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PTSD: Can’t Stop Purposely Triggering Myself

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I was raped when I was nine years old. The abuse I suffered lasted for several months, but I have only a handful of memories, like brief flashes, and some of them are not even visual. I am so mad at myself for not being able to remember more, it makes me feel like maybe I’m making the whole thing up. I also hate that when I think of my abuse directly, I mostly feel numb. Replaying the memories in my head doesn’t upset me, I feel nothing at all. My problem is that I am obsessed with rape. I can’t stop compulsively seeking out movies and tv shows with rape in them. I don’t get pleasure from this, instead it’s like a form of self-harm. I get so hysterically upset from watching rape scenes, they give me what I call “emotional flashbacks” where I feel like it’s happening to me now, and I can feel all of the emotions that I felt during my own rape. I don’t know why I do this because it hurts me so much, and it takes hours to recover from. It’s like I need to trigger myself with these scenes and feel these things in order to prove to myself that my experiences were real, since my memories are so pathetic and easy to doubt. I usually feel so numb about my abuse, triggering myself like this is the only way I can make myself feel. I can’t stop, I think about rape all the time, it’s always in the back of my mind, and whenever I hear about a rape scene in a movie, I look it up right away, even though I know that doing so will hurt me. Why do I do this? What’s wrong with me? (age 24, from UK)

PTSD: Can’t Stop Purposely Triggering Myself

Answered by on -


  I’m so sorry that you were sexually abused as a young child. As you know all too well, it can have devastating (and confusing) effects. I think that you are correct in thinking that you have Posttraumatic Stress Disorder (PTSD) and I hope that you have sought professional counseling to help you deal with the effects of the abuse. I would suggest that you seek a therapist who specializes in treating trauma and who has training in EMDR, a technique that has been proven to be very effective in treating PTSD.

Your excessive focus on watching rape scenes is most likely a form of self-harm, like you suspect, but also just a self-created coping skill to help you feel. If you feel numb most of the time, it can sometimes take extreme measures to break through that protective shield. And the fact that you have some missing or vague memories of your trauma is quite normal, don’t force yourself to dwell on these missing pieces, but put your energy into healing and getting your life back. I have worked with many sexual abuse survivors and I can promise you that if you do the work, with the help of a trained therapist, it does get better.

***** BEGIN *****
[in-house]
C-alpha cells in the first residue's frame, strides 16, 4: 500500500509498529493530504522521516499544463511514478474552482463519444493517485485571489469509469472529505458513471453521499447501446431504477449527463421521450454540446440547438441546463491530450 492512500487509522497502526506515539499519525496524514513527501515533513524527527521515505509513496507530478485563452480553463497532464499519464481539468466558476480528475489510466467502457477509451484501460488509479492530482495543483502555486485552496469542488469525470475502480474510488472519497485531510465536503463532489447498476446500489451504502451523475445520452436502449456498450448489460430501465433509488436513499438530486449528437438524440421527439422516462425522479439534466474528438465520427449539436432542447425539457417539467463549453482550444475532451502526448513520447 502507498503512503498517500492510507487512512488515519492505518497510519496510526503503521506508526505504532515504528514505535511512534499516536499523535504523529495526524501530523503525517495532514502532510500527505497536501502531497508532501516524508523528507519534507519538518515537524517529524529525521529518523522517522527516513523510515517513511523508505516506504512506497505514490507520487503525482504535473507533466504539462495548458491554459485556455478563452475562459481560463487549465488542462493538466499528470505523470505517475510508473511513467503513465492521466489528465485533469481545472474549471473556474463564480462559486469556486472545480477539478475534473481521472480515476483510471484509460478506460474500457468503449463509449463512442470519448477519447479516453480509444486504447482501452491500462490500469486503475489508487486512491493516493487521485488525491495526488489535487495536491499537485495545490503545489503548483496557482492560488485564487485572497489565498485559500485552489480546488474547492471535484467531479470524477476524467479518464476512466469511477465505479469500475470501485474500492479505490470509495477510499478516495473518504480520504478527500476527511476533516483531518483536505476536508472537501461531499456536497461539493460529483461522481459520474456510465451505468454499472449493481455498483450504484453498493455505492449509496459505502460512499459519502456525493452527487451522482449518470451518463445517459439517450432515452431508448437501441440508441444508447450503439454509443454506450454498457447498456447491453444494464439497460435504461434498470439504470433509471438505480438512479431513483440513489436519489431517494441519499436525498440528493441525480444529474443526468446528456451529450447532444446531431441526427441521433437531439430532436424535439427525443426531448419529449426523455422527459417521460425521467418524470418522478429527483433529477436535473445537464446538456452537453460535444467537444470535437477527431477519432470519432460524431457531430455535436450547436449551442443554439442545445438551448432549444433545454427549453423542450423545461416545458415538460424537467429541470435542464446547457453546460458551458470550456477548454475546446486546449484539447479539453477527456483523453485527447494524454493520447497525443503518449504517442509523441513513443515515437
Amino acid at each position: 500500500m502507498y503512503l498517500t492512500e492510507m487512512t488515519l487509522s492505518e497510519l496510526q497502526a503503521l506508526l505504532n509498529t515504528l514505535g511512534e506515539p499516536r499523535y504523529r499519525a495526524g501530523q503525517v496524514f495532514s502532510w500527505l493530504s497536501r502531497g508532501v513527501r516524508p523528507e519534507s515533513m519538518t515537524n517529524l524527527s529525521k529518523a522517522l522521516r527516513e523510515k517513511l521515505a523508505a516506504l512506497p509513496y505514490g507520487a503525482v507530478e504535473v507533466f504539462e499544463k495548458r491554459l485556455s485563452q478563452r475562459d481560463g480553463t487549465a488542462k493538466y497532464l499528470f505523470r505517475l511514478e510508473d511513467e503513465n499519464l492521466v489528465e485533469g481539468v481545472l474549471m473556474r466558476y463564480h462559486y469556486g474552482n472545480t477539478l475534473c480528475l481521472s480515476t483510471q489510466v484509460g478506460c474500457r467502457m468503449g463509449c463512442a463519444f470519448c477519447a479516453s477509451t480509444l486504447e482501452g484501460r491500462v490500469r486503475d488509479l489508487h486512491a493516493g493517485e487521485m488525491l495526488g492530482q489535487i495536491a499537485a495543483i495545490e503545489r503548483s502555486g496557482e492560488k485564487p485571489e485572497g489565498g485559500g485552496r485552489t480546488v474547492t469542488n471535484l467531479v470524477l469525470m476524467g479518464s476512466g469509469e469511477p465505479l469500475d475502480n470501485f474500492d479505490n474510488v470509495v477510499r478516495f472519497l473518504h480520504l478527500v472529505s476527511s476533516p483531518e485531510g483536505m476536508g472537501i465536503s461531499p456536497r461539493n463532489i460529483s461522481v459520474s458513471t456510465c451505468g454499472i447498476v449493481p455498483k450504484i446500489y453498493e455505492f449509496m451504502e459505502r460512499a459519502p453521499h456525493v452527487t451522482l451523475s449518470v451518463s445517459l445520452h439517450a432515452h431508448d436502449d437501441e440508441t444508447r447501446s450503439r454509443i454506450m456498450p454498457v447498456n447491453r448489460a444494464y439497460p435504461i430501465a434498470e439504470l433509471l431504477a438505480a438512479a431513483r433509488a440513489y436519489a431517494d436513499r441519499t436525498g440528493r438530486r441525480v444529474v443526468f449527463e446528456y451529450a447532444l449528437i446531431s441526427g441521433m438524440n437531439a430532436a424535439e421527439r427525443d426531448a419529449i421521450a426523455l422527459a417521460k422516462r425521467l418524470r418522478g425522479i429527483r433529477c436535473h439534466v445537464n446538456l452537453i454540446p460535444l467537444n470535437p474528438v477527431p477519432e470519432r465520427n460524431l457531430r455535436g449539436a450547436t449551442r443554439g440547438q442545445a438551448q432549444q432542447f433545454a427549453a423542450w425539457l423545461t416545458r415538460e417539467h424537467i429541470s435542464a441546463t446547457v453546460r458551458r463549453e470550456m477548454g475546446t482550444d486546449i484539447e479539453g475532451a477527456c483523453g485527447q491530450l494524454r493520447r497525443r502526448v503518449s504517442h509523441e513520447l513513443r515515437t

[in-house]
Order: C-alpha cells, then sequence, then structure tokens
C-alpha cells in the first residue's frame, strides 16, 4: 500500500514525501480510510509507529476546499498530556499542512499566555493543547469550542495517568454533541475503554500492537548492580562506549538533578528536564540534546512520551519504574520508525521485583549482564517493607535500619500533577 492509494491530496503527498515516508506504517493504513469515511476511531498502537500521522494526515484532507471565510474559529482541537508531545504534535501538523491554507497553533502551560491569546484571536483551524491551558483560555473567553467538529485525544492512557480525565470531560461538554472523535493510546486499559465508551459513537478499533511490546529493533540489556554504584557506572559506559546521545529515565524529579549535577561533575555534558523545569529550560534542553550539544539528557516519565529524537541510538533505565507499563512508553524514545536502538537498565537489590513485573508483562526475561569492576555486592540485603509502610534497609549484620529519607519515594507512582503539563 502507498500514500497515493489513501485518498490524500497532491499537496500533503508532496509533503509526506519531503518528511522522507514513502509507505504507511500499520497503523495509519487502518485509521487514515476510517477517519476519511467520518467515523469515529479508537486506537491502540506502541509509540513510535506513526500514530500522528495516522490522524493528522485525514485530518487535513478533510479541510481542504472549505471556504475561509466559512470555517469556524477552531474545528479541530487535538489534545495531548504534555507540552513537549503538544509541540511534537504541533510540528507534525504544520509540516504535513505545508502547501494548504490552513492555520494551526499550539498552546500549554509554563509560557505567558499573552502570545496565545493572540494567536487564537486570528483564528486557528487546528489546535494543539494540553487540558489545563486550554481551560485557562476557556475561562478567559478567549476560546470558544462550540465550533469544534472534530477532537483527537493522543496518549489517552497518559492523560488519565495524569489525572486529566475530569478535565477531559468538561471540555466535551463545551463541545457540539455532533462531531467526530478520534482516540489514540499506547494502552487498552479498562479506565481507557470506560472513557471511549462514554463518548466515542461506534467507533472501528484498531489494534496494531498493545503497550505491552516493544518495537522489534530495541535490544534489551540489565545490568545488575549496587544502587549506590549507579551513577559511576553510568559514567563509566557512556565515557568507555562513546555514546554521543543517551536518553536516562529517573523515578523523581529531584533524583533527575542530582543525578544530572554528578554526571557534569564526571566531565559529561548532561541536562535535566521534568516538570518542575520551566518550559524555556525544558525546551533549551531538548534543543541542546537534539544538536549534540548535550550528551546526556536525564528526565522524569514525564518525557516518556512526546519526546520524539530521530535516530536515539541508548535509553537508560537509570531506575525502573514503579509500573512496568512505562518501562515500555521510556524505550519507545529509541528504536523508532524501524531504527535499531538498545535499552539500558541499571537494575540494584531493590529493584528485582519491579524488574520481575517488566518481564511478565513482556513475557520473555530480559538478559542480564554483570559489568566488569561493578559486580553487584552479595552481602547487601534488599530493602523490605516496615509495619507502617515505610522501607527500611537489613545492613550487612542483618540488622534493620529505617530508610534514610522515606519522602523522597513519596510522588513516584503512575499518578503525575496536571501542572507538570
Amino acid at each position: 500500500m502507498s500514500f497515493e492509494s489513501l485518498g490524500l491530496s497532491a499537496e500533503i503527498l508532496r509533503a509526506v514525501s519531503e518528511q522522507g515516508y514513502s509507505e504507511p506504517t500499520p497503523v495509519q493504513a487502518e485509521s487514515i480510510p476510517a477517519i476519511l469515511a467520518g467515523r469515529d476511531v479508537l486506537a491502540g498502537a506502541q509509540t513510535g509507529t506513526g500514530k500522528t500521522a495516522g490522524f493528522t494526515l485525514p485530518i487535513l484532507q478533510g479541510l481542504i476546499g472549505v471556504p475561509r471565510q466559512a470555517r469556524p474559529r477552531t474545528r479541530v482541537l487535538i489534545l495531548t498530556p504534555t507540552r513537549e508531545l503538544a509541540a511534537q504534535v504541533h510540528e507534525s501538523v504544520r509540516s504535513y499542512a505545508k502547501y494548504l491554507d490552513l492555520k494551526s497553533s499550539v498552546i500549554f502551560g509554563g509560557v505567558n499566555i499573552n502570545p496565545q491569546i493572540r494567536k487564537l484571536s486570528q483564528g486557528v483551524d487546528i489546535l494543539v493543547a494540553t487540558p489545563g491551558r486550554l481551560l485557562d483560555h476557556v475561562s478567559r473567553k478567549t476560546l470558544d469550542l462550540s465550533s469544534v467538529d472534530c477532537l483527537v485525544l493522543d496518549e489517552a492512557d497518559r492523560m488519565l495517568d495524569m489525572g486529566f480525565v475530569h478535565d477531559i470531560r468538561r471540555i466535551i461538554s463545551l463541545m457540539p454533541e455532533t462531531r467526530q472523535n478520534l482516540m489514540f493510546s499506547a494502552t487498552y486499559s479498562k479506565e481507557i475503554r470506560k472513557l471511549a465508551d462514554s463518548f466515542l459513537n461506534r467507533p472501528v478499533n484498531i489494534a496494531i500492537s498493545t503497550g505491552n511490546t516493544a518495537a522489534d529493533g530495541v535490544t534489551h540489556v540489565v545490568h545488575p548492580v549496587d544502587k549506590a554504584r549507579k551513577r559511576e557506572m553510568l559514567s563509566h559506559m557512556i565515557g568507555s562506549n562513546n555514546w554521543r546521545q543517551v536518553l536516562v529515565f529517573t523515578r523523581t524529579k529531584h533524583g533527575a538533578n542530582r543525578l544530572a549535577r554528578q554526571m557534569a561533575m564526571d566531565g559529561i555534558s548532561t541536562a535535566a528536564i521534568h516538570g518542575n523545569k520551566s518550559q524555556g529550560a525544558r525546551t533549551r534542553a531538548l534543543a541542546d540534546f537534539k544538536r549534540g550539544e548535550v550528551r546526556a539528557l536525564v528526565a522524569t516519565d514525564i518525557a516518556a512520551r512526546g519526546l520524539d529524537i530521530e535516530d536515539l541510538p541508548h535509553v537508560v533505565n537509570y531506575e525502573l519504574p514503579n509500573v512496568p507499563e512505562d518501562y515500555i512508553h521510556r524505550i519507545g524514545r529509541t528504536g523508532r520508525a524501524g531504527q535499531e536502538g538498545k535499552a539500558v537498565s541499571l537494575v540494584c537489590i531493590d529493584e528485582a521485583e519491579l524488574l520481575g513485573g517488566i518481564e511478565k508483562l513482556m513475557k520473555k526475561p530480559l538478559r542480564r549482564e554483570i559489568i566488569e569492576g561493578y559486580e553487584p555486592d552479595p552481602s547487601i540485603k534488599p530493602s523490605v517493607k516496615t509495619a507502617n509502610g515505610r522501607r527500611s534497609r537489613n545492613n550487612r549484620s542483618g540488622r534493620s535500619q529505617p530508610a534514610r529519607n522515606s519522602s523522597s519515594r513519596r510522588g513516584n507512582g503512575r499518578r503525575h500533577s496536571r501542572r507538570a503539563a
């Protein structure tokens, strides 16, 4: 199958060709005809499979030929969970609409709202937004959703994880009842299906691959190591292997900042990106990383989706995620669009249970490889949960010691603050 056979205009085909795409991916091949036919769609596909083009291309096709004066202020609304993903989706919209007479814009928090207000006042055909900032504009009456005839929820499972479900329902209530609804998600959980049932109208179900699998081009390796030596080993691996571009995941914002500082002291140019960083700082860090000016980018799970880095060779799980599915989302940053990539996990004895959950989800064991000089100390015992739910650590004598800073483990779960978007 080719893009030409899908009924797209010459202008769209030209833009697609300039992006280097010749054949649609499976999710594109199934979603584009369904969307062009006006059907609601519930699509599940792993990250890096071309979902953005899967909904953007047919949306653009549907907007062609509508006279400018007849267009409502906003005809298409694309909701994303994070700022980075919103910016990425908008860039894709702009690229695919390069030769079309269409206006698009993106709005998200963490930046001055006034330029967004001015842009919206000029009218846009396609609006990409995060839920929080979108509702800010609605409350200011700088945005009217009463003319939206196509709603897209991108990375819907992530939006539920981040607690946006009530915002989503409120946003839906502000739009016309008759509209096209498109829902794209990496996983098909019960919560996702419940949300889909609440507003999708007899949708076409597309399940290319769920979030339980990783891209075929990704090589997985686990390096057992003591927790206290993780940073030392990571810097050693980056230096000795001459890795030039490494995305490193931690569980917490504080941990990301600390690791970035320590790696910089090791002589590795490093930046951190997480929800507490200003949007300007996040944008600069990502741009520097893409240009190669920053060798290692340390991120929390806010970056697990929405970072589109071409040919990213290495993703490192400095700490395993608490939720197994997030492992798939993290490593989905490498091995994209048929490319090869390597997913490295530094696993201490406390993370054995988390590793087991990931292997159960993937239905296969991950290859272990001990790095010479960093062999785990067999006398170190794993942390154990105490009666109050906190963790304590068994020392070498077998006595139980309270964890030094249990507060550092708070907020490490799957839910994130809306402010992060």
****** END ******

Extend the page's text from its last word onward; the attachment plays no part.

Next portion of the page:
All the best,

Dr. Holly Counts


PTSD: Can’t Stop Purposely Triggering Myself

Therapists live, online right now, from BetterHelp:

Holly Counts, Psy.D.

Dr. Holly Counts is a licensed Clinical Psychologist. She utilizes a mind, body and spirit approach to healing. Dr. Counts received her Bachelor’s degree in Psychology from Wright State University and her Masters and Doctoral degrees in Clinical Psychology from Nova Southeastern University. Dr. Counts has worked in a variety of settings and has specialized in trauma and abuse, relationship issues, health psychology, women’s issues, adolescence, GLBT, life transitions and grief counseling. She has specialty training in guided imagery, EMDR, EFT, hypnosis and using intuition to heal. Her current passion involves integrating holistic and alternative approaches to health and healing with psychology.

APA Reference
Counts, H. (2018). PTSD: Can’t Stop Purposely Triggering Myself. Psych Central. Retrieved on November 27, 2020, from
Scientifically Reviewed
Last updated: 8 May 2018 (Originally: 3 Jul 2015)
Last reviewed: By a member of our scientific advisory board on 8 May 2018
Published on Psych All rights reserved.